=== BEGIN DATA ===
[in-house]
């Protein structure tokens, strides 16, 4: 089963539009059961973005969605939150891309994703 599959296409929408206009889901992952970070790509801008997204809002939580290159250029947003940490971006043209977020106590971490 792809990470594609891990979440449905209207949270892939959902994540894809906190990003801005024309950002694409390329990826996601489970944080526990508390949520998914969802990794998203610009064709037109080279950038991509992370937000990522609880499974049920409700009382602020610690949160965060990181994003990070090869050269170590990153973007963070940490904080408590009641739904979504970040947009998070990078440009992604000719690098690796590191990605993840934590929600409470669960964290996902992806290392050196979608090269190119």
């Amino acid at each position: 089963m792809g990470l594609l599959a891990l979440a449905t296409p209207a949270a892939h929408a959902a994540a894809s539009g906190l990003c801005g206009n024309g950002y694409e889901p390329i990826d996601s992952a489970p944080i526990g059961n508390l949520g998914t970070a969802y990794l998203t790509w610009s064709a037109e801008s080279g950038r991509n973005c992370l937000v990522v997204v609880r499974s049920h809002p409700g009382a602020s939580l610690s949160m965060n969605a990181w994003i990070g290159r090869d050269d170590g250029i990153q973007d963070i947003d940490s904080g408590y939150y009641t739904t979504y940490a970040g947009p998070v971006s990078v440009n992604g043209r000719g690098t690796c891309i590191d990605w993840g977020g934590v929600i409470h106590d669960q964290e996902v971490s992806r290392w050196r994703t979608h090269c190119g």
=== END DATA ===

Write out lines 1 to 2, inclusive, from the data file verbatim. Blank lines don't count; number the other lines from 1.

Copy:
[in-house]
């Protein structure tokens, strides 16, 4: 089963539009059961973005969605939150891309994703 599959296409929408206009889901992952970070790509801008997204809002939580290159250029947003940490971006043209977020106590971490 792809990470594609891990979440449905209207949270892939959902994540894809906190990003801005024309950002694409390329990826996601489970944080526990508390949520998914969802990794998203610009064709037109080279950038991509992370937000990522609880499974049920409700009382602020610690949160965060990181994003990070090869050269170590990153973007963070940490904080408590009641739904979504970040947009998070990078440009992604000719690098690796590191990605993840934590929600409470669960964290996902992806290392050196979608090269190119």